21 March 2017 – Global temperatures set yet another record last year and the world witnessed exceptionally low sea ice, and unabated sea level rise and ocean heat, the United Nations World Meteorological Organization (WMO) said today, warning that the extreme weather and climate conditions have continued into 2017.

According to the agency’s Statement on the State of the Global Climate in 2016, while global temperatures hit a remarkable 1.1 degree-Celsius above the pre-industrial period, global sea-level touch record highs and the planet’s sea-ice coverage dropped more than four million square kilometres below average in November – an unprecedented anomaly for that month.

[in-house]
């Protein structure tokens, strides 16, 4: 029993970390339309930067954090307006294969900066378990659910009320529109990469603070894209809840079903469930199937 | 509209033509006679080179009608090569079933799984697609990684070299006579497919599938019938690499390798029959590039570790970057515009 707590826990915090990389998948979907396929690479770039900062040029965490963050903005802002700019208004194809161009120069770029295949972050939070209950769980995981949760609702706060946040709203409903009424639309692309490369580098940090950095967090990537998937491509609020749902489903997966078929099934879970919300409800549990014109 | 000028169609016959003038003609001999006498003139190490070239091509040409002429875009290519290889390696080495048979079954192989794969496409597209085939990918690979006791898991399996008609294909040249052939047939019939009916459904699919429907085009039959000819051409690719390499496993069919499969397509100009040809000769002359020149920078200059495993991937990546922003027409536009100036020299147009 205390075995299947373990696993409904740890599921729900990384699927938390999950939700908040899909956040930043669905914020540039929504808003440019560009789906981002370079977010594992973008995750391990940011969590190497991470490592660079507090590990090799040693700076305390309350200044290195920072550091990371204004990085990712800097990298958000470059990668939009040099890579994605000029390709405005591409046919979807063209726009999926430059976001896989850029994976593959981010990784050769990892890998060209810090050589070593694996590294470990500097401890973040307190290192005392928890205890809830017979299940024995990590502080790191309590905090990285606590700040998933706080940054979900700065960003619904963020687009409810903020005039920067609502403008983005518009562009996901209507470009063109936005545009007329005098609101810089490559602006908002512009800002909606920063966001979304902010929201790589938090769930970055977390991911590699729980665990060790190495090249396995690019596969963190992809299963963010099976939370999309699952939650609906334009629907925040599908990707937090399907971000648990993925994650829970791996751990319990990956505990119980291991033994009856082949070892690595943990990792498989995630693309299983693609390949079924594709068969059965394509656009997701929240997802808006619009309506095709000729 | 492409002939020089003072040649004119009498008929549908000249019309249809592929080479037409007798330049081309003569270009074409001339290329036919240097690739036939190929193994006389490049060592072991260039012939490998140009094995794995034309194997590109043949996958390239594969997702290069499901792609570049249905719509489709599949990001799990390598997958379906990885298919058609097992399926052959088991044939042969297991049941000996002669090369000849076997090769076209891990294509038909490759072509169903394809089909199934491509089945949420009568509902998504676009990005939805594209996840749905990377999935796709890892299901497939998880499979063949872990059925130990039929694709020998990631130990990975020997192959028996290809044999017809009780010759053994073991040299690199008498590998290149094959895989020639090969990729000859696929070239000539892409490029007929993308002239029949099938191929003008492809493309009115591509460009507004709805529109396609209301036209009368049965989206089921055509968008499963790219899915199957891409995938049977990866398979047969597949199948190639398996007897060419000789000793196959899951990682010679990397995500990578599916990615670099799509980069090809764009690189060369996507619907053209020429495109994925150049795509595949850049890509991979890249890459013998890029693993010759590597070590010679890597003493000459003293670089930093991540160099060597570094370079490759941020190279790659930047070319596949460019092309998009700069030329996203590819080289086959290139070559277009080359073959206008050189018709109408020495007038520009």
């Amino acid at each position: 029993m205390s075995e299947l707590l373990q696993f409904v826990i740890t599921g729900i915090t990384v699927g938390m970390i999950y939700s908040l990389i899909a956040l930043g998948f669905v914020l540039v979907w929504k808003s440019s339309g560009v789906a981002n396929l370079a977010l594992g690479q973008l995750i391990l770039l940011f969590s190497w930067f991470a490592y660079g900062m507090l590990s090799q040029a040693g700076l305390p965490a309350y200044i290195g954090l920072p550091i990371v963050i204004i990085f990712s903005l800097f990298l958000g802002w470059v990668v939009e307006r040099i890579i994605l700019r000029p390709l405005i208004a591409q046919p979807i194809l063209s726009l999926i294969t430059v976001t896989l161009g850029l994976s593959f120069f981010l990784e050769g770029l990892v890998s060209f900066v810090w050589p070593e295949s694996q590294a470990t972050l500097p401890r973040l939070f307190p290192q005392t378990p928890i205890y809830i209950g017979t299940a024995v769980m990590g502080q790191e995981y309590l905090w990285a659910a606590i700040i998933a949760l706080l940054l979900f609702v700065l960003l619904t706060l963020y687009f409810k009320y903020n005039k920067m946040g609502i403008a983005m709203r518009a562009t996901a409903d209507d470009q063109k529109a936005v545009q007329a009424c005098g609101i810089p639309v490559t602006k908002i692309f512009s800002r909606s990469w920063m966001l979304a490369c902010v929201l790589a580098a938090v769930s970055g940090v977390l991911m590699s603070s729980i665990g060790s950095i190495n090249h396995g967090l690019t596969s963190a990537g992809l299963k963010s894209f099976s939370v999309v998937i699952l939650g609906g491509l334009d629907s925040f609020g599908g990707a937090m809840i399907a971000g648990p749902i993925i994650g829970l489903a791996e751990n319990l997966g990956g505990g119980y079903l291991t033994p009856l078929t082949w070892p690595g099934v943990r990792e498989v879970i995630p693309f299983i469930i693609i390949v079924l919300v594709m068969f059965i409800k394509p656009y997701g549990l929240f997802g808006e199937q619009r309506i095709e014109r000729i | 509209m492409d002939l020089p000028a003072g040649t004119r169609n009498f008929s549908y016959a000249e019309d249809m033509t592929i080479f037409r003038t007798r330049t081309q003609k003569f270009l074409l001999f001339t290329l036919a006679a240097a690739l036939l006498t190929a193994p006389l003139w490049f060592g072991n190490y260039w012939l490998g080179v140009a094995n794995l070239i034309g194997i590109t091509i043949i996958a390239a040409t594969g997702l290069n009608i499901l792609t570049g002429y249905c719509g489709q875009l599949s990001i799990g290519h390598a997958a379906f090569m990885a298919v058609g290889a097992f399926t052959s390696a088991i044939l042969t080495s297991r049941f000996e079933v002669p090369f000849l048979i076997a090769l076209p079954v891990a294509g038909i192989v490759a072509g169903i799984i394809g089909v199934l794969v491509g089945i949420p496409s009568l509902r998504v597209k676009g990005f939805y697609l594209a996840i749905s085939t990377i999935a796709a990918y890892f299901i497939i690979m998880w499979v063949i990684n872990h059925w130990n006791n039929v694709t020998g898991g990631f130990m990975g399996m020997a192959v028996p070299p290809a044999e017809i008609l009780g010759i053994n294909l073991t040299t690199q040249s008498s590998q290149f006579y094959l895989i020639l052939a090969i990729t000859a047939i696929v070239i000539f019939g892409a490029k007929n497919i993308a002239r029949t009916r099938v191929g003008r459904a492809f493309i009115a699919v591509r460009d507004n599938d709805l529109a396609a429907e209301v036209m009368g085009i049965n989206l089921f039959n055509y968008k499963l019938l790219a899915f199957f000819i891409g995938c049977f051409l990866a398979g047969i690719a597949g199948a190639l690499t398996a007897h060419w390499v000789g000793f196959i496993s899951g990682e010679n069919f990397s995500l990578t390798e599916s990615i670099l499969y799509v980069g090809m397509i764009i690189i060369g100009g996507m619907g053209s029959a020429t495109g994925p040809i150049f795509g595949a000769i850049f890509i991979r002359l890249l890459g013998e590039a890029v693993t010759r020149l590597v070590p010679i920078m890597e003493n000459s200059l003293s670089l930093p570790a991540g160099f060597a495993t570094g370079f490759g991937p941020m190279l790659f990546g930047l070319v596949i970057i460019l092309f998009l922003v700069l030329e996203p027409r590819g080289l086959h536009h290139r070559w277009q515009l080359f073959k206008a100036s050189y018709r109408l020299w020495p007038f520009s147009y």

“This increase in global temperature is consistent with other changes occurring in the climate system,” explained WMO Secretary-General Petteri Taalas.

“With levels of carbon dioxide in the atmosphere consistently breaking new records, the influence of human activities on the climate system has become more and more evident.”

Each of the year since 2001 has seen at least 0.4 degree-Celsius above the long-term average for the 1961-1990 base period, used by the UN agency as a reference for climate change monitoring. Statement on the State of the Global Climate in 2016

 

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